Autumn: the season of leaves falling in soft piles on lawns, misty mornings and wood smoke hanging in the air. It is also the time of year when we put our gardens and allotments to bed for the winter, but as daylight shortens and time is at a premium, it is often at weekends that we leap into action – swapping office chair for spade without a second thought for our bodies. We don’t think twice about straining to lift bags of compost from car boots, stooping to pull out weeds, pushing lawnmowers or digging for hours until finally, something has to give, and it is often our poor old backs.
Thousands of gardening related injuries are reported in Britain each year and many can be avoided with a few simple precautions. We wouldn’t expect athletes like Mo Farah or Jessica Ennis-Hill to compete without first preparing their bodies for physical activity and neither shoulder we.
Here are twelve tips to help you to avoid garden related back injury:
1. Start with gentle stretching to help warm up muscles and joints before activity.
2. Bending and digging for long periods can put a strain on your back. If you are new to gardening or a lapsed gardener who hasn’t visited the veg patch in a while, then build up gradually and increase activity over time.
3. Take regular breaks and change to a new task every twenty minutes to rest muscles, tendons and joints. Try to alternate light work such as pruning with digging or planting.
4. Keep items like secateurs and string in a tool belt to avoid the need to bend down.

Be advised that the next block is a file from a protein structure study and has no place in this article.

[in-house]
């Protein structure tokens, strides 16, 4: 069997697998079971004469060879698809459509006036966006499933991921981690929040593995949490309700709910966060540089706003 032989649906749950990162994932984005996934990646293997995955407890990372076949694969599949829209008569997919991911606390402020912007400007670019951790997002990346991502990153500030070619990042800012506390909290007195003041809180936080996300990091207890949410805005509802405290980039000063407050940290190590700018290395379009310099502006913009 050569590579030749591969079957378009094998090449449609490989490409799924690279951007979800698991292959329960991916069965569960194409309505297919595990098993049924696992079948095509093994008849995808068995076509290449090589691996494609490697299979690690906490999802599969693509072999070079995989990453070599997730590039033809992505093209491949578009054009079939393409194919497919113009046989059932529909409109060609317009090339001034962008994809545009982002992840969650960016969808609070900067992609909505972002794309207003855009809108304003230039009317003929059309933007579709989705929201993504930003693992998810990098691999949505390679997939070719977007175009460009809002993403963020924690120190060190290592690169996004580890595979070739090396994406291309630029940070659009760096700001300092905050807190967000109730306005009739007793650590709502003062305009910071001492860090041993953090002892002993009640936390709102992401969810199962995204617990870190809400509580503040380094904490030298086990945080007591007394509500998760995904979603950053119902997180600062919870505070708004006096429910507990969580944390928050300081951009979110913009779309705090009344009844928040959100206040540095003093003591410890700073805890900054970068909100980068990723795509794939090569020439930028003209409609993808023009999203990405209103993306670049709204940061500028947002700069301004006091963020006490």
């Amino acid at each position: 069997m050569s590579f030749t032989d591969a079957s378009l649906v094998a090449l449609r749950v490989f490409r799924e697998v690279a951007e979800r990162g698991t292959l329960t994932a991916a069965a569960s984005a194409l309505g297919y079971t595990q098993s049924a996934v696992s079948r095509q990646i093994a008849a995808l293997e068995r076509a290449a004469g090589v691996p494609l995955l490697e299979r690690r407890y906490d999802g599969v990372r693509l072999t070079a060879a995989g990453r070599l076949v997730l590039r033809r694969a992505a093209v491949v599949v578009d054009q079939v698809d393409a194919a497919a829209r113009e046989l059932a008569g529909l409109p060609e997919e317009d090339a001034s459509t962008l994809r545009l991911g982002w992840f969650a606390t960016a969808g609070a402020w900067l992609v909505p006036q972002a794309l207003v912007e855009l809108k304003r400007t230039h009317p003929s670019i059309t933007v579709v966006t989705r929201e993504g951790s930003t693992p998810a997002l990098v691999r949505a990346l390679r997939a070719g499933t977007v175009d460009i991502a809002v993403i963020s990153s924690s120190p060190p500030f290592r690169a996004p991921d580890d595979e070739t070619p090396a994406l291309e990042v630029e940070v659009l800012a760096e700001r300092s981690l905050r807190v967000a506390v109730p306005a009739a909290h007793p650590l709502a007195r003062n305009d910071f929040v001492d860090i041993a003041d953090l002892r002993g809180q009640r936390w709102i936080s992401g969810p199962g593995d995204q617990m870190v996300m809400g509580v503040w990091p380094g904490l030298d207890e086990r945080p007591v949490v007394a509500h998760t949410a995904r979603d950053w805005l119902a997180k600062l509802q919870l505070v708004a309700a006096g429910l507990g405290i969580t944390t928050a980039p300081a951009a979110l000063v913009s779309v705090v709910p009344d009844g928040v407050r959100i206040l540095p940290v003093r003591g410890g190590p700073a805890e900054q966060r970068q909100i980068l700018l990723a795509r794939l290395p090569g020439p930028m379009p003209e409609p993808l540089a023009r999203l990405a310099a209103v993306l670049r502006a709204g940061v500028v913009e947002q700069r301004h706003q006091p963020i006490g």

5. Use a pad or cushion to protect knees when weeding. Move in close to the area you are tending and avoid reaching and tugging.
6. Know your limits and take care when lifting. Assess the weight of an object and gauge whether it can be rolled or pushed. This of alternatives: can the load be distributed over several trips using a wheelbarrow or can someone help you?
7. If you do decide to lift something: bend your knees, keep your back straight and hug the load close to your body. Keep the relocation distance short and move in that direction without twisting.
8. Hover mowers should be pushed forward in the direction you are cutting the grass and not swung from side-to-side, however tempting.
9. Use a small spade when digging to limit the amount of soil you are lifting. It may take longer but your back will thank you for your patience.
10. Half-fill watering cans if carrying any distance or better still, let a hosepipe take the strain.
11. Avoid slips and falls by tidying tools away safely and clearing hard standing of debris and wet leaves.
12. Do not continue gardening if your back hurts and seek advice if pain remains.
Should you be unfortunate enough to sustain an injury, our team of experienced physiotherapists are here to help you at our modern state of the art practice.To make an appointment please contact us on 01279 414959 or visit our contact us page.